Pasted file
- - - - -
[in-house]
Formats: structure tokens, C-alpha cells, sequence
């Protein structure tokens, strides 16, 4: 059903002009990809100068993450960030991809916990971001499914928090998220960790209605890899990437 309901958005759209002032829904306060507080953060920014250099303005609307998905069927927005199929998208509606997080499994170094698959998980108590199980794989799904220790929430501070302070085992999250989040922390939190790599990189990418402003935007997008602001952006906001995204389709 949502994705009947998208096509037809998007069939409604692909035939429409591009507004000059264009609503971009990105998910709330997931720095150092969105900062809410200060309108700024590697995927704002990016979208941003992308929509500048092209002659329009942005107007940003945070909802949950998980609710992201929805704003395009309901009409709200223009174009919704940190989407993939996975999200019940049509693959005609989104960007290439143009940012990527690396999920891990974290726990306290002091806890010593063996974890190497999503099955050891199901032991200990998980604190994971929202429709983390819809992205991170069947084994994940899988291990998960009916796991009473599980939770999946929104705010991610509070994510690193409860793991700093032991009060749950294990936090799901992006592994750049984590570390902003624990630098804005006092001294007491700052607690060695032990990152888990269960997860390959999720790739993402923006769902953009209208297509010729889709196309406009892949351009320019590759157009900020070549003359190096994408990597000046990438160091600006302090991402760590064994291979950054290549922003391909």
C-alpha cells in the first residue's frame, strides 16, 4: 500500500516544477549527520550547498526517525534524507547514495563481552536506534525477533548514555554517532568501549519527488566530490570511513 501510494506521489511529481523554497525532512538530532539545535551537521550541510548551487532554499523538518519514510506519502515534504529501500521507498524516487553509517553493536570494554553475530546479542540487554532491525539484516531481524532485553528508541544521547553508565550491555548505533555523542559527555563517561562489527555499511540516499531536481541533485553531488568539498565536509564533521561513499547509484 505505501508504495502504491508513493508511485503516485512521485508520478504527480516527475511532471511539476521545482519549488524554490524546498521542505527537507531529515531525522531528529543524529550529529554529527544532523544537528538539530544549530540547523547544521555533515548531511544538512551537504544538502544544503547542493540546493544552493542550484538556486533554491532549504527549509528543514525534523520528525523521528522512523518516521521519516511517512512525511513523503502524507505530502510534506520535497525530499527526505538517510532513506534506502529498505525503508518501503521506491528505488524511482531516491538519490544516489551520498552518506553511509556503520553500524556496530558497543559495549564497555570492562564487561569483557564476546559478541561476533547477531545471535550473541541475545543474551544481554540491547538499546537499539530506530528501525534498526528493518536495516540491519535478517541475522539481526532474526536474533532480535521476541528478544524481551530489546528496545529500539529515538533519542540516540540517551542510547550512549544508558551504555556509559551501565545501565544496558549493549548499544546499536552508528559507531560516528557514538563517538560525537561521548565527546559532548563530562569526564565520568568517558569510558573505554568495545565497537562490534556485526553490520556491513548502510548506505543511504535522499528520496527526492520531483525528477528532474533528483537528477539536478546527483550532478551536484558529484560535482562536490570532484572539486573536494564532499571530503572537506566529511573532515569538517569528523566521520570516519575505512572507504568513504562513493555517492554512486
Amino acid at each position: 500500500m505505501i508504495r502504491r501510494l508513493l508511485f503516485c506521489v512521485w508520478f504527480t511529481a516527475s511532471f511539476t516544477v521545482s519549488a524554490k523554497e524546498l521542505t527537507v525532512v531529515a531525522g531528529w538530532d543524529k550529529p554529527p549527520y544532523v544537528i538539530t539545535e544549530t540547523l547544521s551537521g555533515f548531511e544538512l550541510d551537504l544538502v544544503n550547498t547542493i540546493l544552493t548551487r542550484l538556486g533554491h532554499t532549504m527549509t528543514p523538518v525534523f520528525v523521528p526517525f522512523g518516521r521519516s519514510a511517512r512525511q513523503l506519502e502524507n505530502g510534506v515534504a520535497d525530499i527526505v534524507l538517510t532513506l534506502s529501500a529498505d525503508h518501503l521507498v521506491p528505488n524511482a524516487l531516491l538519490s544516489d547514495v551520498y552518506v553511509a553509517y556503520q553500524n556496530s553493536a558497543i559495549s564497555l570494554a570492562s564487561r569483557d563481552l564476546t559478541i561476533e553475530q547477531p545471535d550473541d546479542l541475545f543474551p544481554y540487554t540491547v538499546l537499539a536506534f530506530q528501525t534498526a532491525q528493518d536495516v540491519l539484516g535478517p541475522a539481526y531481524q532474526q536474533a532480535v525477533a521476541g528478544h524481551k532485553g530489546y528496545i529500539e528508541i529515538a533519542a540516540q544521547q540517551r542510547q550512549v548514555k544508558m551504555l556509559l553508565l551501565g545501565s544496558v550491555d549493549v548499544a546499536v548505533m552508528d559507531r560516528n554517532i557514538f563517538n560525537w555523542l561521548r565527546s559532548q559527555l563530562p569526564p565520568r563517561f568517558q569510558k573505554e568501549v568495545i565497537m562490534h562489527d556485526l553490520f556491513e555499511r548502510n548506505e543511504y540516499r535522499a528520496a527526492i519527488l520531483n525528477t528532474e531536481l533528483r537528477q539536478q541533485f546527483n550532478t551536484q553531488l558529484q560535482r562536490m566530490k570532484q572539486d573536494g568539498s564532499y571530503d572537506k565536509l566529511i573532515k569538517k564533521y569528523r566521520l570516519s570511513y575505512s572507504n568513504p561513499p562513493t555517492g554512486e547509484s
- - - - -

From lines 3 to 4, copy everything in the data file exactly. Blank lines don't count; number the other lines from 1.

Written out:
């Protein structure tokens, strides 16, 4: 059903002009990809100068993450960030991809916990971001499914928090998220960790209605890899990437 309901958005759209002032829904306060507080953060920014250099303005609307998905069927927005199929998208509606997080499994170094698959998980108590199980794989799904220790929430501070302070085992999250989040922390939190790599990189990418402003935007997008602001952006906001995204389709 949502994705009947998208096509037809998007069939409604692909035939429409591009507004000059264009609503971009990105998910709330997931720095150092969105900062809410200060309108700024590697995927704002990016979208941003992308929509500048092209002659329009942005107007940003945070909802949950998980609710992201929805704003395009309901009409709200223009174009919704940190989407993939996975999200019940049509693959005609989104960007290439143009940012990527690396999920891990974290726990306290002091806890010593063996974890190497999503099955050891199901032991200990998980604190994971929202429709983390819809992205991170069947084994994940899988291990998960009916796991009473599980939770999946929104705010991610509070994510690193409860793991700093032991009060749950294990936090799901992006592994750049984590570390902003624990630098804005006092001294007491700052607690060695032990990152888990269960997860390959999720790739993402923006769902953009209208297509010729889709196309406009892949351009320019590759157009900020070549003359190096994408990597000046990438160091600006302090991402760590064994291979950054290549922003391909």
C-alpha cells in the first residue's frame, strides 16, 4: 500500500516544477549527520550547498526517525534524507547514495563481552536506534525477533548514555554517532568501549519527488566530490570511513 501510494506521489511529481523554497525532512538530532539545535551537521550541510548551487532554499523538518519514510506519502515534504529501500521507498524516487553509517553493536570494554553475530546479542540487554532491525539484516531481524532485553528508541544521547553508565550491555548505533555523542559527555563517561562489527555499511540516499531536481541533485553531488568539498565536509564533521561513499547509484 505505501508504495502504491508513493508511485503516485512521485508520478504527480516527475511532471511539476521545482519549488524554490524546498521542505527537507531529515531525522531528529543524529550529529554529527544532523544537528538539530544549530540547523547544521555533515548531511544538512551537504544538502544544503547542493540546493544552493542550484538556486533554491532549504527549509528543514525534523520528525523521528522512523518516521521519516511517512512525511513523503502524507505530502510534506520535497525530499527526505538517510532513506534506502529498505525503508518501503521506491528505488524511482531516491538519490544516489551520498552518506553511509556503520553500524556496530558497543559495549564497555570492562564487561569483557564476546559478541561476533547477531545471535550473541541475545543474551544481554540491547538499546537499539530506530528501525534498526528493518536495516540491519535478517541475522539481526532474526536474533532480535521476541528478544524481551530489546528496545529500539529515538533519542540516540540517551542510547550512549544508558551504555556509559551501565545501565544496558549493549548499544546499536552508528559507531560516528557514538563517538560525537561521548565527546559532548563530562569526564565520568568517558569510558573505554568495545565497537562490534556485526553490520556491513548502510548506505543511504535522499528520496527526492520531483525528477528532474533528483537528477539536478546527483550532478551536484558529484560535482562536490570532484572539486573536494564532499571530503572537506566529511573532515569538517569528523566521520570516519575505512572507504568513504562513493555517492554512486